So…I’ve recently started consciously re-engaging with Buddhism. My last post, Can’t change who I am, I guess. Maybe just go with it?…has brought me back around to a bit of knowledge that was likely missing 2500 years ago. This is that there are more things living than I think anyone could really have suspected, and to fully, “avoid killing living things,” is not possible, without dying oneself.
That is to say…death is part of life, and not everyone can be a Breathairian and survive without an immune system. I’m not entirely certain to what extent watching the feasting swallows outside my window, yesterday, had to do with this: but I’ve found the precept against killing anything (including insects) to be unfeasible, and the more limited directive just to kill plants, to be insulting to plants, as though plants aren’t living things (though 2500 years ago in India, maybe they weren’t considered truly alive). This is not to mention that to remain healthy, our bodies have to constantly fight microbial invaders.
This is part of who I am. I’m more about balance than abstinence.
Of course, killing unnecessarily or with malice, is off the table, as is killing people or pets. But I am making the choice, from this point on, to fight potential infestations in my home and in my body, because — I’m sure the ants would love it if I stopped defending my food.
Not to mention that when I first moved into my current dwelling two decades ago, the house was overrun with giant spiders, some of which did bite (imagine coming up the stairs, and you look up and there is a surprise spider over 4″ across, spread out on the wall in front of your face. And you have to walk past it to get to your room I’M JUST TRYING TO GET TO MY ROOM).
I’m not letting that happen again, although no, I don’t want to hurt them. If I did want to hurt them, it would be different.
It may not always be part of who I am, but today, at least…I can’t be “Buddhist” enough to take pity on every non-human living creature I find in this house and move it outside. There are PEOPLE we don’t let in this house.
The building marks the boundaries of the territory. They aren’t supposed to be inside.
And the process of life is dynamic. It’s not stagnant.
I’m thinking that when one’s lifestyle involves asking for food instead of growing it oneself, though, it’s easy to get alienated from this. (Not to say that all clergy primarily begged. I know some did not. But…it’s an interesting insight that they were at least one step removed from the business of staying alive…like when I get D to vacuum up a huge silverfish for me because just seeing it freaks me out too much, or one buys meat from a butcher because no one wants to kill a chicken.)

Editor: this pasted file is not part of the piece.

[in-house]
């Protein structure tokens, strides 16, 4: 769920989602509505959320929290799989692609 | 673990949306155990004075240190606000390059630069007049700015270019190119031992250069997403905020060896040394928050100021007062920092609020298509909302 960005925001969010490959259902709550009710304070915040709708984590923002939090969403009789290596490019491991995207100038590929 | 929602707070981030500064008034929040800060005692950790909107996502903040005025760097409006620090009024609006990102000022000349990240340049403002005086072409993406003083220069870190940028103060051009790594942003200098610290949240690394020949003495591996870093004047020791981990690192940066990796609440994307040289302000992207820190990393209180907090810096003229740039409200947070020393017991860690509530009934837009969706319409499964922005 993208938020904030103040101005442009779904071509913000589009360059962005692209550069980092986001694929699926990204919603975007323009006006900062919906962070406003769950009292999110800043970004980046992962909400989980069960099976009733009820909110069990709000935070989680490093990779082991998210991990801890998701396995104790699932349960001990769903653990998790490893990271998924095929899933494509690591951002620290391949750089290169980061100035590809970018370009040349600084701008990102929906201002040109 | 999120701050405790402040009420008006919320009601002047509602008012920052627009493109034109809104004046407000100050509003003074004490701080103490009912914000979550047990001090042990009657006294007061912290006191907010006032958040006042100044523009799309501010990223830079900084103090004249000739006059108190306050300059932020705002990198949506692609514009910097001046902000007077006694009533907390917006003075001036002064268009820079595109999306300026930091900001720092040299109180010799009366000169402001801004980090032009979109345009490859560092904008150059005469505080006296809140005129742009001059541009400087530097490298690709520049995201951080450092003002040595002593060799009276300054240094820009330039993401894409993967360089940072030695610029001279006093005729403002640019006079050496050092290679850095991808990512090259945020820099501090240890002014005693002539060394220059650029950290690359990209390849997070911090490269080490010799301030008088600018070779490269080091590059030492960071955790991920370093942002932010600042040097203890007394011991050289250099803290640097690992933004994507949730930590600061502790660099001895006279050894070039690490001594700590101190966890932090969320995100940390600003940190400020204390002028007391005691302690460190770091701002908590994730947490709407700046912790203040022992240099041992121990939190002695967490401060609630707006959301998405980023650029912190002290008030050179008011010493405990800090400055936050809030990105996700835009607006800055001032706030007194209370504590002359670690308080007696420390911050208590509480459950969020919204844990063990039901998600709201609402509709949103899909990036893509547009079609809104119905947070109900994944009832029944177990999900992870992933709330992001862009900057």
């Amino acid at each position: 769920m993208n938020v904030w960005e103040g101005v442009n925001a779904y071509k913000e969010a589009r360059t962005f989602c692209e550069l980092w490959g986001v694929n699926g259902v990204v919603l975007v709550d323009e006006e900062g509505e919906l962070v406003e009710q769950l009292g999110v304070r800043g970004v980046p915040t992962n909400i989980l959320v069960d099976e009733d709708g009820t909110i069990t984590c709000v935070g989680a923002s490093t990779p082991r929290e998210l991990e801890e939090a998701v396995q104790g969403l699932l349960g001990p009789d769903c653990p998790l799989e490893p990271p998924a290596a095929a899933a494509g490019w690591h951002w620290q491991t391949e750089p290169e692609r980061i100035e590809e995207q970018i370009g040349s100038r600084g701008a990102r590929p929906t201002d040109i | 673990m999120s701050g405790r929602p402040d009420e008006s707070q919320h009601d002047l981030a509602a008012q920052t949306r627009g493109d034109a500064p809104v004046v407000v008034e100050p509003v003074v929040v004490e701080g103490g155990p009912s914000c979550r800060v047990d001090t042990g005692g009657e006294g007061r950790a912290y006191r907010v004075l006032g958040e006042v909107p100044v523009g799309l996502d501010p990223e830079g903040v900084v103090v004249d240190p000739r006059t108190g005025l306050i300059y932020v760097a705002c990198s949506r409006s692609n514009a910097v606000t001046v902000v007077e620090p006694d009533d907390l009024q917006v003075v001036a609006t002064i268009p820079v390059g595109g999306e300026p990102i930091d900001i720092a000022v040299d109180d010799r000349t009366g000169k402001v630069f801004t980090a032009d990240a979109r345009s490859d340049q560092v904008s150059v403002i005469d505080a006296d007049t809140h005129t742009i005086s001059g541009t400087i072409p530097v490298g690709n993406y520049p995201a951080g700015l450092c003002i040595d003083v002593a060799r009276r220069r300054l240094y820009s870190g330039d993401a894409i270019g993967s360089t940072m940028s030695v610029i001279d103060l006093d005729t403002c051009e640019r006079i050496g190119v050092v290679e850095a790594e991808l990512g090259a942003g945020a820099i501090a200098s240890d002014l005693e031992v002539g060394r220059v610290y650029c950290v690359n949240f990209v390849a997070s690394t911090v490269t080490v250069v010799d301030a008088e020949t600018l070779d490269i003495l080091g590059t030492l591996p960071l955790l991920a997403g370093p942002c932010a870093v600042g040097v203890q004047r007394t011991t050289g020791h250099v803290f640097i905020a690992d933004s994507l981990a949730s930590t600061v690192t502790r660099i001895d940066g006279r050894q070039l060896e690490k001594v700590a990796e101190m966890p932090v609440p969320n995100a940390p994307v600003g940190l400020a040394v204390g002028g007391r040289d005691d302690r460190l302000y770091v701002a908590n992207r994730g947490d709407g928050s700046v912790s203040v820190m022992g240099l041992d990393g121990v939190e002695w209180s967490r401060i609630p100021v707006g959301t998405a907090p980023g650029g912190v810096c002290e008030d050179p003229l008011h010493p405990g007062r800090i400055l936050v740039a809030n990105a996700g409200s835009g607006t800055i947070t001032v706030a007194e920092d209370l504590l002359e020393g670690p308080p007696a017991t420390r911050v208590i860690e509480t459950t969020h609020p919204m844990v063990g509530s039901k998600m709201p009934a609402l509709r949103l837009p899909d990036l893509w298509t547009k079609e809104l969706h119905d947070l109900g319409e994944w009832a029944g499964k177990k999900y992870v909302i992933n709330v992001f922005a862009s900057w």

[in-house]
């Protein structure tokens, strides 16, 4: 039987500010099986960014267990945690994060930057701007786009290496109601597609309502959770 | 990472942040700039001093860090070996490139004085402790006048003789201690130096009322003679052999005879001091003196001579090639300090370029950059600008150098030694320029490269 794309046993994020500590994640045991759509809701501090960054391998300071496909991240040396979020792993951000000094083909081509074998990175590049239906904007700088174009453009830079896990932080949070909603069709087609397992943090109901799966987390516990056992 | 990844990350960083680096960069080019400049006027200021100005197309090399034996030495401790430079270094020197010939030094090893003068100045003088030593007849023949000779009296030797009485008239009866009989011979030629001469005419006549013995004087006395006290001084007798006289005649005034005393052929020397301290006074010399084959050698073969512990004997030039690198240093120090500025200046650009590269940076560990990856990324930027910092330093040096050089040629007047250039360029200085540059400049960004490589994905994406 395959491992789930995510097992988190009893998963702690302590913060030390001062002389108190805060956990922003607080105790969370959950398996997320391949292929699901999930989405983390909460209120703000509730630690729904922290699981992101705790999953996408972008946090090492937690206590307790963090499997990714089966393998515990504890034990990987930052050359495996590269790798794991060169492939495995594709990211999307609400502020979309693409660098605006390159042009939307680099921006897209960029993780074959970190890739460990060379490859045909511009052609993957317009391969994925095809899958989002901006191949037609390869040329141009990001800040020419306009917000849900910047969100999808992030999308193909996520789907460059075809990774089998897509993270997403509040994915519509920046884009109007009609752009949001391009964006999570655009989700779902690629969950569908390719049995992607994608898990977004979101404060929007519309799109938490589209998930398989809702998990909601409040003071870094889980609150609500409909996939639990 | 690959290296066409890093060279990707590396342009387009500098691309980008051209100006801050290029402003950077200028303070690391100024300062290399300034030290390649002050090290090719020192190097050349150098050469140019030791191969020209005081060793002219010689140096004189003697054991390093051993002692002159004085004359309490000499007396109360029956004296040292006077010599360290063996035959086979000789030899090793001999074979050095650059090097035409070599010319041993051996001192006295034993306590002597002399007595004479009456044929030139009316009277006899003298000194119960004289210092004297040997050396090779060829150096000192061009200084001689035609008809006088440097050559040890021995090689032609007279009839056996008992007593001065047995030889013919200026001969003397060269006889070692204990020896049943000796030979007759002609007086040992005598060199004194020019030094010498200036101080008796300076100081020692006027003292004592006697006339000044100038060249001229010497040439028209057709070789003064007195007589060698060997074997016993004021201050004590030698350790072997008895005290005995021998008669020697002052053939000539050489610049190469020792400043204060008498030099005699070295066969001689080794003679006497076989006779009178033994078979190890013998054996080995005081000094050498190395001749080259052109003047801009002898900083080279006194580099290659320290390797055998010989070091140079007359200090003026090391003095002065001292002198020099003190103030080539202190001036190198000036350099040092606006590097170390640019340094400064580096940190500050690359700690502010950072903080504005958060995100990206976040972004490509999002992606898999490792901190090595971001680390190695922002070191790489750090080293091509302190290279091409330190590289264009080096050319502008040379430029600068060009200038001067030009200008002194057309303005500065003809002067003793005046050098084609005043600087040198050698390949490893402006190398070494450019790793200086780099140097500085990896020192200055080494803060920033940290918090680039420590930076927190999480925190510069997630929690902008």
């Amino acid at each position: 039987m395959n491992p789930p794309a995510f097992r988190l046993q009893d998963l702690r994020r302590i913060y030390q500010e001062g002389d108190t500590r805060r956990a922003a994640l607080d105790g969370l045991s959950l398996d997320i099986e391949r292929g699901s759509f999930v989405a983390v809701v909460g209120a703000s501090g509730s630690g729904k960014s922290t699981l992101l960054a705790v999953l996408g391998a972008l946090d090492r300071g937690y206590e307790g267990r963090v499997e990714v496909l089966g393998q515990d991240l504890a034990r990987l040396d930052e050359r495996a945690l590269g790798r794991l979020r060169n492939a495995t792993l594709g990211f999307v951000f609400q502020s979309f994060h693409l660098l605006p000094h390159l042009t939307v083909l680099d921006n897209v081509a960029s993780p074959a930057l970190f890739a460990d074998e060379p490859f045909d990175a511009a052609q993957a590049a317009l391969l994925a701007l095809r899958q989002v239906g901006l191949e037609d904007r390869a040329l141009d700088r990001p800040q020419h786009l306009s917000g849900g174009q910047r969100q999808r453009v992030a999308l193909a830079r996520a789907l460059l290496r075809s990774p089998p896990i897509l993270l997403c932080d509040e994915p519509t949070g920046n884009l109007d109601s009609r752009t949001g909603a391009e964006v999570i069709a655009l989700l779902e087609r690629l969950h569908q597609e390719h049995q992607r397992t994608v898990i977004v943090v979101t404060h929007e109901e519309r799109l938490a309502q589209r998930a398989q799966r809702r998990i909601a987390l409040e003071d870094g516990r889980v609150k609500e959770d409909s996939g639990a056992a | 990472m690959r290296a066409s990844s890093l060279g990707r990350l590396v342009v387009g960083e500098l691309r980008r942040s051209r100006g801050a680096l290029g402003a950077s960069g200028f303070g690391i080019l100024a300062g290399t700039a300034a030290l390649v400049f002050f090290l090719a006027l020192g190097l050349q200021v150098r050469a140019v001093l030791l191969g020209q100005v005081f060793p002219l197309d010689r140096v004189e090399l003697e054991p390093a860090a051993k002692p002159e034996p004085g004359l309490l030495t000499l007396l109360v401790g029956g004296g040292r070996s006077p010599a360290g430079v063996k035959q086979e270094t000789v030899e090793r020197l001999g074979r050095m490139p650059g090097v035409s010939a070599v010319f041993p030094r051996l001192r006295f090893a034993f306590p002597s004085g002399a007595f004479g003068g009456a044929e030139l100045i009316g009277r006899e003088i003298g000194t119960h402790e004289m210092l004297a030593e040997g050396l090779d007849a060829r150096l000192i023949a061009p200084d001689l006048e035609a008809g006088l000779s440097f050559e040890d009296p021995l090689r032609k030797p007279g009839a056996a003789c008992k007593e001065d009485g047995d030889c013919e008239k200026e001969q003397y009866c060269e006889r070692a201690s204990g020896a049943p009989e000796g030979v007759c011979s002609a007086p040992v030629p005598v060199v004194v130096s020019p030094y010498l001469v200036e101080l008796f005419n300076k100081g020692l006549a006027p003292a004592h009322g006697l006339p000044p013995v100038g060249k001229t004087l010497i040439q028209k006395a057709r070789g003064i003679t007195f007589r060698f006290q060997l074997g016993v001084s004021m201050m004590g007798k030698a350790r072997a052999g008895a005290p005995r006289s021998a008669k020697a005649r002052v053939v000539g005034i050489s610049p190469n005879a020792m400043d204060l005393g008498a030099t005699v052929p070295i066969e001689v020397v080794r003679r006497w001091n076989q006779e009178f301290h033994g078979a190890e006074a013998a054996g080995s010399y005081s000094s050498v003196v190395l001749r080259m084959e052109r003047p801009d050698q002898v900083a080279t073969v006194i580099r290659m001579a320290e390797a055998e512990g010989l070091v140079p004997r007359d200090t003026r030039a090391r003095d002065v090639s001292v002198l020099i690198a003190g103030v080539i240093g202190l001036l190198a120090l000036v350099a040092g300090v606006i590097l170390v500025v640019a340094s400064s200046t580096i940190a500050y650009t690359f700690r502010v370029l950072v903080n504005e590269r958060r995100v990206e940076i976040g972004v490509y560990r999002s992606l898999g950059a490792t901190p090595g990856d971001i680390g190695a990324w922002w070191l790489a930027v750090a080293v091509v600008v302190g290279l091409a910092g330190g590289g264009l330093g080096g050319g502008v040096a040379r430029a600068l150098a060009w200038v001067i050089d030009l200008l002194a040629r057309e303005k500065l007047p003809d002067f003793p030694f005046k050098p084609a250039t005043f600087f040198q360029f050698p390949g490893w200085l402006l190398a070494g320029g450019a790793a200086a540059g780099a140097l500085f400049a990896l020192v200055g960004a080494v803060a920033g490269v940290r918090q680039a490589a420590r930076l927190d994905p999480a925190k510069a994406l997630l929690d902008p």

(No, I don’t want to kill a chicken. I have no desire to kill. I don’t think the swallows yesterday had a desire to kill. They had a desire to eat.)
Okay, now that I’ve admitted that. I’m not perfect.
But I shouldn’t let that hold me back from engaging with Buddhism at all — that is, the fact that I’m not already perfect.
Fragments of the Divine?
I came across an interesting idea today…and I’m not sure whether concentrating on my pendant today helped this. I mentioned in yesterday’s post something about the Five Dhyani Buddhas of each direction (each Buddha being related to an Element), being embodied in one of the vishva vajra pendants I have (and I’m sure you could see where I could be hesitant to wear the more official of these two, if I don’t agree with certain ensconced fundamentals of Buddhism).
The thought I came to is that we each embody something — some specific aspect — of the universe. One can see this in various different schema in various different religions, particularly the polytheistic, or poly/pantheistic ones.
I think I am the latter. Not a religion (!), but someone who thinks in a way in which a mix of “polytheism” (the status of the parts as Deities are my only hangup, here) and pantheism make sense. (Pantheism = the belief that the Universe is Divine.) I’ve found this in Tibetan Buddhism, Qabalah, Angelology, Demonology, somewhat in Hindu belief (though I know better than to say “Hinduism,” I’ve never really in-depth investigated stuff like Advaita Vedanta, Shaivism, Vaishnavism or Shaktism: it’s harder for me as someone with an East Asian diasporic background, not to mention that for some reason these beliefs haven’t been as established in my area), and some African syncretic religions…
I’m thinking…everyone is unique, because what we are, if we do have souls, is the universe, fragmented or projected. Then as we incarnate, we learn and are conditioned to be certain ways, but the conditioning is not the essence. When we die, maybe that part of us which is a fragment of the Divine goes back to being that fragment of the Divine which is, “us.” Uniquely, “us,” or maybe one who interacts in the world through generating the energy behind multiple lives, at once.
So we would remain who we are and we would have a soul, even if a group soul, but we would be cleansed of extraneous materials.
Of course…this would fly in the face of Buddhism (which does not see an essential “Self” as real), but about as much as Psychology flies in the face of Sociology (Sociology sees people as constructed [or at least heavily conditioned and sometimes warped by] relations of power)…
I’m not sure if this is making sense to anyone but me. I’m hoping it will continue to make sense, because right now I’m a little tired (?) of writing.
And yeah…right now I’m wearing the little amethyst pendant…and I think it’s happy with me. 🙂 Not to sound crazy, though I know I must…